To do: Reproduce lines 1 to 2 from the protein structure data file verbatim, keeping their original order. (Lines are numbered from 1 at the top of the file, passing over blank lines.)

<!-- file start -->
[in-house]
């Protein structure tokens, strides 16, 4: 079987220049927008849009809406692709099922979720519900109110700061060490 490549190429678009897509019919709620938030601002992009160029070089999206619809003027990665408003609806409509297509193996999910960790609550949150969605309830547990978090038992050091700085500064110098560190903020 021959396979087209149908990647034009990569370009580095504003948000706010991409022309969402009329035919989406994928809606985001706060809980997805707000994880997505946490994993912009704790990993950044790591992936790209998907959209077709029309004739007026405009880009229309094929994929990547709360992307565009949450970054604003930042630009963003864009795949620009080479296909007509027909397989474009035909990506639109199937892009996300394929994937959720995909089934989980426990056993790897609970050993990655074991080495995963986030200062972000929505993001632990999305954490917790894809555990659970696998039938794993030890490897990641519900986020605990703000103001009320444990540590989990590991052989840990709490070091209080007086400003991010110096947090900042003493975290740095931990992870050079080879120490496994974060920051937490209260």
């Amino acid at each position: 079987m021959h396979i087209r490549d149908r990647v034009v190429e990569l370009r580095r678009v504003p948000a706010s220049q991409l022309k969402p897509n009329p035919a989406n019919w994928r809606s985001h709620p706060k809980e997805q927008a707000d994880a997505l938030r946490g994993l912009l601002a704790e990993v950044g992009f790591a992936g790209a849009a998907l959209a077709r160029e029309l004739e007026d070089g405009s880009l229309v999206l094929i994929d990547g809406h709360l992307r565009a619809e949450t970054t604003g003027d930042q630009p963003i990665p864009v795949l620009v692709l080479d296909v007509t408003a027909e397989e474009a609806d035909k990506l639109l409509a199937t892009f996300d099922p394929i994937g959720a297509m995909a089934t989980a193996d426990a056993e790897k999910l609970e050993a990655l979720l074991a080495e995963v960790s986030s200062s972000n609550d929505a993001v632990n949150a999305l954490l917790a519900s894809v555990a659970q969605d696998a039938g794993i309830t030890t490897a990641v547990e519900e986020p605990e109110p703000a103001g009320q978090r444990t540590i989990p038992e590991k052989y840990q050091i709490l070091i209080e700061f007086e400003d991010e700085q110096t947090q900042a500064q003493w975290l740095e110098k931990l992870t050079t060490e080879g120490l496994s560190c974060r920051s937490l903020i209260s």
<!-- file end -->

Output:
[in-house]
């Protein structure tokens, strides 16, 4: 079987220049927008849009809406692709099922979720519900109110700061060490 490549190429678009897509019919709620938030601002992009160029070089999206619809003027990665408003609806409509297509193996999910960790609550949150969605309830547990978090038992050091700085500064110098560190903020 021959396979087209149908990647034009990569370009580095504003948000706010991409022309969402009329035919989406994928809606985001706060809980997805707000994880997505946490994993912009704790990993950044790591992936790209998907959209077709029309004739007026405009880009229309094929994929990547709360992307565009949450970054604003930042630009963003864009795949620009080479296909007509027909397989474009035909990506639109199937892009996300394929994937959720995909089934989980426990056993790897609970050993990655074991080495995963986030200062972000929505993001632990999305954490917790894809555990659970696998039938794993030890490897990641519900986020605990703000103001009320444990540590989990590991052989840990709490070091209080007086400003991010110096947090900042003493975290740095931990992870050079080879120490496994974060920051937490209260």